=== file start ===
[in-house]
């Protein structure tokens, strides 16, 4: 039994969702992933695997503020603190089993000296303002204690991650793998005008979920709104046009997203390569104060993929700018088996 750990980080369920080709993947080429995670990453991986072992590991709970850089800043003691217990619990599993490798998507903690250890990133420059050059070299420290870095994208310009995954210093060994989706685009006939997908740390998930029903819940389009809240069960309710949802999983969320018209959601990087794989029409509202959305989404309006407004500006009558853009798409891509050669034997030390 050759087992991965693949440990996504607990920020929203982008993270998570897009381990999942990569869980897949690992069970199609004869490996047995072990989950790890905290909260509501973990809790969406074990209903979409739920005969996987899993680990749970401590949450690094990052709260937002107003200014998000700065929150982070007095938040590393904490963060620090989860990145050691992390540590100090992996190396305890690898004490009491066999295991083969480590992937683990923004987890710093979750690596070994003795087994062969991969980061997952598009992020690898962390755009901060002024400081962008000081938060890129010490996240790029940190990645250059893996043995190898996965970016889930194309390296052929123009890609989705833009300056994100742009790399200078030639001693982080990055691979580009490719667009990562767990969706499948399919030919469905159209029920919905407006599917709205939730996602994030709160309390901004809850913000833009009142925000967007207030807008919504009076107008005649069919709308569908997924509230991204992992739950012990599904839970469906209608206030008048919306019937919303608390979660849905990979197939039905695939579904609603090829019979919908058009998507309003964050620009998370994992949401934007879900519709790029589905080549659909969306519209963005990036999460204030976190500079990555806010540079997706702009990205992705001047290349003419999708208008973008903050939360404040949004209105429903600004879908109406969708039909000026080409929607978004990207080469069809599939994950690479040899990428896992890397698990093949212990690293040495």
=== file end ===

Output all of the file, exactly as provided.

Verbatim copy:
[in-house]
């Protein structure tokens, strides 16, 4: 039994969702992933695997503020603190089993000296303002204690991650793998005008979920709104046009997203390569104060993929700018088996 750990980080369920080709993947080429995670990453991986072992590991709970850089800043003691217990619990599993490798998507903690250890990133420059050059070299420290870095994208310009995954210093060994989706685009006939997908740390998930029903819940389009809240069960309710949802999983969320018209959601990087794989029409509202959305989404309006407004500006009558853009798409891509050669034997030390 050759087992991965693949440990996504607990920020929203982008993270998570897009381990999942990569869980897949690992069970199609004869490996047995072990989950790890905290909260509501973990809790969406074990209903979409739920005969996987899993680990749970401590949450690094990052709260937002107003200014998000700065929150982070007095938040590393904490963060620090989860990145050691992390540590100090992996190396305890690898004490009491066999295991083969480590992937683990923004987890710093979750690596070994003795087994062969991969980061997952598009992020690898962390755009901060002024400081962008000081938060890129010490996240790029940190990645250059893996043995190898996965970016889930194309390296052929123009890609989705833009300056994100742009790399200078030639001693982080990055691979580009490719667009990562767990969706499948399919030919469905159209029920919905407006599917709205939730996602994030709160309390901004809850913000833009009142925000967007207030807008919504009076107008005649069919709308569908997924509230991204992992739950012990599904839970469906209608206030008048919306019937919303608390979660849905990979197939039905695939579904609603090829019979919908058009998507309003964050620009998370994992949401934007879900519709790029589905080549659909969306519209963005990036999460204030976190500079990555806010540079997706702009990205992705001047290349003419999708208008973008903050939360404040949004209105429903600004879908109406969708039909000026080409929607978004990207080469069809599939994950690479040899990428896992890397698990093949212990690293040495």